This website provides information and data from the Northern Circumpolar Soil Carbon Database (NCSCD), a spatial dataset created for the purpose of quantifying storage of organic carbon in soils of the northern circumpolar permafrost region.

The biosphere holds large carbon pools which, if destabilized through changes in climate and land use, can lead to accelerated emissions of greenhouse gases to the atmosphere. Carbon stored in permafrost soil is one of the least understood and potentially most significant carbon-climate feedbacks because of the size of the carbon pools and the intensity of climate forcing at high latitudes. In the past, the areal extent of permafrost soils and the carbon pools they contain have been underestimated. The NCSCD was compiled to address this problem by accounting for the full spatial extent of permafrost affected soils as well as the specific soil processes that lead to long-term carbon sequestration in these soils. In total, almost 25 % of all land in the Northern Hemisphere is affected by permafrost (18.7×106 km2). In these areas, permafrost soils have been estimated to store 1,672 Pg carbon, which is more carbon than what is currently stored in all the combined atmosphere and living vegetation of the earth.

The spatial base of the NCSCD is a polygon database describing soils in the northern circumpolar permafrost regions. The database was compiled by combining and homogenizing several regional/national soil maps. To calculate storage of soil organic carbon, these soil maps have been linked to field-data on soil organic carbon storage from a total of 1,647 sites from around the circumpolar permafrost region.

The database was developed as a collaborative effort by scientist from Canada, USA, Russia and Europe. The digitization and translation to English of the individual soil maps were supported by the USDA National Soil Survey Center. All database development, GIS work and data analyses were supported by the Research Branch of Agriculture and Agri-Food Canada.

Download data

The NCSCD contains information on fractions of coverage of different soil types (following U.S. Soil Taxonomy nomenclature) as well as storage of soil organic carbon (kg/m2) between 0-30 cm and 0-100 cm depth. The NCSCD is available either as a polygon-based database (which is the original format) or converted to gridded data. Gridded data products are available in different spatial grid resolutions and in formats adapted for use in desktop GIS-applications and model applications.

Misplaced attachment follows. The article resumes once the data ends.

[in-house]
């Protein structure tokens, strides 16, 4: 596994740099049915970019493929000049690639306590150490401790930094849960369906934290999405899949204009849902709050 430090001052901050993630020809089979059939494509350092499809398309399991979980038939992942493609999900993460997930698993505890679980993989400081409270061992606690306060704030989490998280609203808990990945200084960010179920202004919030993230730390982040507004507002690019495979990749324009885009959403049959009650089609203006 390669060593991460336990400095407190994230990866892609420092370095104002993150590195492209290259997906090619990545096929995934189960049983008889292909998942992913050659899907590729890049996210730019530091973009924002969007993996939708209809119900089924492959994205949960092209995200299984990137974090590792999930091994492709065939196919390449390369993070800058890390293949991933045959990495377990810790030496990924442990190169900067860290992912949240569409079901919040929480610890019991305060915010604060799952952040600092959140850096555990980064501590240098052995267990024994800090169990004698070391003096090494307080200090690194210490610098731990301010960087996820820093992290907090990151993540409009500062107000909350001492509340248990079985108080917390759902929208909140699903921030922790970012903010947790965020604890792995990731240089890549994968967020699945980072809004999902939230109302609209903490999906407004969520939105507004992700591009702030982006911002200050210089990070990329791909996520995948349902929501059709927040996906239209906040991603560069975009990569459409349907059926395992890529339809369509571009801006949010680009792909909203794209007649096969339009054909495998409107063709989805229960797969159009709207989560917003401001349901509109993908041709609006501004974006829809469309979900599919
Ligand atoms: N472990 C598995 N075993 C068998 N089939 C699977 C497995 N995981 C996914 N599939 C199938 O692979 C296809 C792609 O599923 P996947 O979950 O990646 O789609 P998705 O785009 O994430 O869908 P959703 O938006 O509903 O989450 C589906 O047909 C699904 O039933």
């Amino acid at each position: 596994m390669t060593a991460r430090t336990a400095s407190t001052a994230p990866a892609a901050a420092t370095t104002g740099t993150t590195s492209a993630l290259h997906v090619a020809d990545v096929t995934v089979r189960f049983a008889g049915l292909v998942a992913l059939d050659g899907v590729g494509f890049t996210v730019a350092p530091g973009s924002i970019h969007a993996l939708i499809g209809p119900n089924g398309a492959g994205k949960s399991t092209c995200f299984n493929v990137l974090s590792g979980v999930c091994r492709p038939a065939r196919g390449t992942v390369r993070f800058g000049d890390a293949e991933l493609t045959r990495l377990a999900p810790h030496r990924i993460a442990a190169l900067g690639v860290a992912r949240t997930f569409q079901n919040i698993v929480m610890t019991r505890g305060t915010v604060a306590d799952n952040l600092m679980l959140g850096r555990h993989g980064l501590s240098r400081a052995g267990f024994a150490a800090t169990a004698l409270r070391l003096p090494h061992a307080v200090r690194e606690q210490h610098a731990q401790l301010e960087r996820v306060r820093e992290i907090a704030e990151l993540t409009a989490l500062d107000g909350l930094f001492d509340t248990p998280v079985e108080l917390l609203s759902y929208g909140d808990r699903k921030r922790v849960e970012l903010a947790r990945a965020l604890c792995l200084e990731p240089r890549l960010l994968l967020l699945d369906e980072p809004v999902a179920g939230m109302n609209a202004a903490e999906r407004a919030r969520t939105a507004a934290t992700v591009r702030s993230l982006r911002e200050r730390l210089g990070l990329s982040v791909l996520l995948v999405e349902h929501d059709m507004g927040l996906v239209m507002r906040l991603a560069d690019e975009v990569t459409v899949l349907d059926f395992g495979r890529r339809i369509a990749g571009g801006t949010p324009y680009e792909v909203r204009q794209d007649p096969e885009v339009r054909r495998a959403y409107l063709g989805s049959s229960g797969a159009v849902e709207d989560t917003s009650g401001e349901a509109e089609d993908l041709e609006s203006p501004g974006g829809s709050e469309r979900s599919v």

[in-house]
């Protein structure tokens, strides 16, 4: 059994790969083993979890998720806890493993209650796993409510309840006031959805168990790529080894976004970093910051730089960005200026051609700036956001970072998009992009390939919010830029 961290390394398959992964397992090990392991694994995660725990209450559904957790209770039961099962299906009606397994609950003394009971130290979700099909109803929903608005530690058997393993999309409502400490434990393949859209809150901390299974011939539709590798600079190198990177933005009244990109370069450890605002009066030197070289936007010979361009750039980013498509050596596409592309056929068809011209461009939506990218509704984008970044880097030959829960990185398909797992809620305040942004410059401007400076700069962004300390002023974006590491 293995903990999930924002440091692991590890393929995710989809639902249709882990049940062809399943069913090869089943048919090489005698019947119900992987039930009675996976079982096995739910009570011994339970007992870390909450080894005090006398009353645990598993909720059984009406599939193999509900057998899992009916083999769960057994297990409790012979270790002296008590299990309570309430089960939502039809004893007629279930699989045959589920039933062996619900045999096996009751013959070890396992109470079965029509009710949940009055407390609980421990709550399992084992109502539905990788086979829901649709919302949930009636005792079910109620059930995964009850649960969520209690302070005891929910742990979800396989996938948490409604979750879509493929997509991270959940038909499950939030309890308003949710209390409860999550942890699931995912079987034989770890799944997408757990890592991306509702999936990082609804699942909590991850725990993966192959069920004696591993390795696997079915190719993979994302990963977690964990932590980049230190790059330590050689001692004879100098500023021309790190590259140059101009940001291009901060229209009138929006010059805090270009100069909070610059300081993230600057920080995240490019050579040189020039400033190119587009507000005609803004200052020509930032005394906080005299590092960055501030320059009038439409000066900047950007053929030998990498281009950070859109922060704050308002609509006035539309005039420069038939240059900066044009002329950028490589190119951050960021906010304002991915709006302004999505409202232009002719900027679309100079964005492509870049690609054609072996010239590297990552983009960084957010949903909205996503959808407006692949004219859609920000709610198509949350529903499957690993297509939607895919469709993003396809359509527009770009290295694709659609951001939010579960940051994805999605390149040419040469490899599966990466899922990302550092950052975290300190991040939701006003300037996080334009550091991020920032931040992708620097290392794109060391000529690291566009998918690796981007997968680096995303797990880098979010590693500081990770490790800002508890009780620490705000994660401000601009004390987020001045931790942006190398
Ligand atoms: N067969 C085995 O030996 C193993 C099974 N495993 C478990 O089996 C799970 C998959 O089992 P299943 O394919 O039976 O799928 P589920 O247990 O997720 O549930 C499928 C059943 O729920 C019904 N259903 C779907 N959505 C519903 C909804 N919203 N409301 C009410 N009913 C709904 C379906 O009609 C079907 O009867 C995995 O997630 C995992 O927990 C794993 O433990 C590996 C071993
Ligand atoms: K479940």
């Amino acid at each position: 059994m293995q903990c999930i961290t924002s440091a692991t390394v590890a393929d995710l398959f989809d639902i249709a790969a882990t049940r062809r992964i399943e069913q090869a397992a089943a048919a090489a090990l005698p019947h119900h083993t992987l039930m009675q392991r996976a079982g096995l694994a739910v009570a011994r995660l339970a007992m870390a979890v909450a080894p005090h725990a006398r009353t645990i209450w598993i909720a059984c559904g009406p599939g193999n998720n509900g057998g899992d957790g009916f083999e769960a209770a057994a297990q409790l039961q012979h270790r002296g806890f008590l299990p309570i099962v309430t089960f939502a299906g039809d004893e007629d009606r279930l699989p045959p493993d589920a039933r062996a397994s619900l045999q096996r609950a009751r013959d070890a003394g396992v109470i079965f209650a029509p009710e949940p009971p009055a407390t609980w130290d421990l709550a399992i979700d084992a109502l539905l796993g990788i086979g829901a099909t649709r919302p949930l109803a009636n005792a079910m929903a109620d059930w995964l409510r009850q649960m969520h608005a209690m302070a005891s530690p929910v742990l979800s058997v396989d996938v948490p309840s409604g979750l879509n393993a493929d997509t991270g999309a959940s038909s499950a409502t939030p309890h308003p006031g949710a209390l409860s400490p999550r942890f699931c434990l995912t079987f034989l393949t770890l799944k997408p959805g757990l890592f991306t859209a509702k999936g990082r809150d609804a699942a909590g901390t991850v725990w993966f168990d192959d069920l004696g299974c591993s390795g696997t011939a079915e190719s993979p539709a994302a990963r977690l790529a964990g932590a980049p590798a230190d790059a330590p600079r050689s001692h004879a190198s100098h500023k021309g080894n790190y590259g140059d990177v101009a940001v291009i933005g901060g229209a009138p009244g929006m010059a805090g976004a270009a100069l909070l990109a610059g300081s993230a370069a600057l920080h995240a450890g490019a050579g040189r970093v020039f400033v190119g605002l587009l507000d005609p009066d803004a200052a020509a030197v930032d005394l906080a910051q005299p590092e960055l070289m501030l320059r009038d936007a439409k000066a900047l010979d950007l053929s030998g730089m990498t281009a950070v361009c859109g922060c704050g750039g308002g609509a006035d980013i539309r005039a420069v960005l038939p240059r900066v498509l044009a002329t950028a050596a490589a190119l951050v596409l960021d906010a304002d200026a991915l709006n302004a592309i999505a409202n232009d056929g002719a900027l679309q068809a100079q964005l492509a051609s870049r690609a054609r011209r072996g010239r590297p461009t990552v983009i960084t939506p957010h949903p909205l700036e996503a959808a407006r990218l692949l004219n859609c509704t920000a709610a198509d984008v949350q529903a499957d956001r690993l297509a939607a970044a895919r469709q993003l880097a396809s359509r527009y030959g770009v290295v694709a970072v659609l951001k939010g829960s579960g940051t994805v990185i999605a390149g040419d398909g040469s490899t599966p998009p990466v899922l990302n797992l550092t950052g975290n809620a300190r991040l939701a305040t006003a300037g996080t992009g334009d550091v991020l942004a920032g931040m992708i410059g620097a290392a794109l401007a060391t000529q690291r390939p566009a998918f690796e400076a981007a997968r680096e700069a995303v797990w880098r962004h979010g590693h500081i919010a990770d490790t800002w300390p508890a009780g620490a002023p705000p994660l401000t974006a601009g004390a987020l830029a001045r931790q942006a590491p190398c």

For a detailed scientific description of the creation of the NCSCD and the gridded dataset available see this paper published in the journal Earth System Science Data Discussion. Please refer to this paper if you make use of any dataset downloaded from this site:

For an example of how the NCSCD has been used for a quantification Soil organic carbon stocks in the northern circumpolar permafrost region, see:

  • Tarnocai, C., Canadell, J., Mazhitova, G., Schuur, E.A.G., Kuhry, P. and Zimov, S. (2009) Soil organic carbon stocks in the northern circumpolar permafrost region. Global Biogeochemical Cycles, 23, GB2023, doi:10.1029/2008GB003327

Technical information about the NCSCD

Please read further about The Northern Circumpolar Soil Organic Carbon Database.

Contact and database management

If you have any questions regarding the Northern Circumpolar soil Carbon Database, please contact the database manager, Gustaf Hugelius, via email:

gustaf DOT hugelius AT natgeo DOT su DOT se.

The scientific development of the NCSCD is guided by a the NCSCD Scientific Steering Committee:

  • Charles Tarnocai, chairperson (Agriculture and Agri-food, Canada)
  • Peter Kuhry (Stockholm Univ., Sweden)
  • Gustaf Hugelius (Stockholm Univ., Sweden)
  • Chien-Lu Ping (Univ. of Alaska, U.S.A)
  • Gabrielle Broll (Univ. of Osnabrück, Germany)
  • Lutz Schirrmeister (Alfred Wegener Institute, Potsdam, Germany)
  • Dimitry Konyushkov (V.V. Dokuchaev Soil Science Institute, Moscow, Russia)

The map shows the extent of the northern circumpolar permafrost region and soil organic carbon content to a depth of 1 m, estimated using the Northern Circumpolar Soil Carbon Database.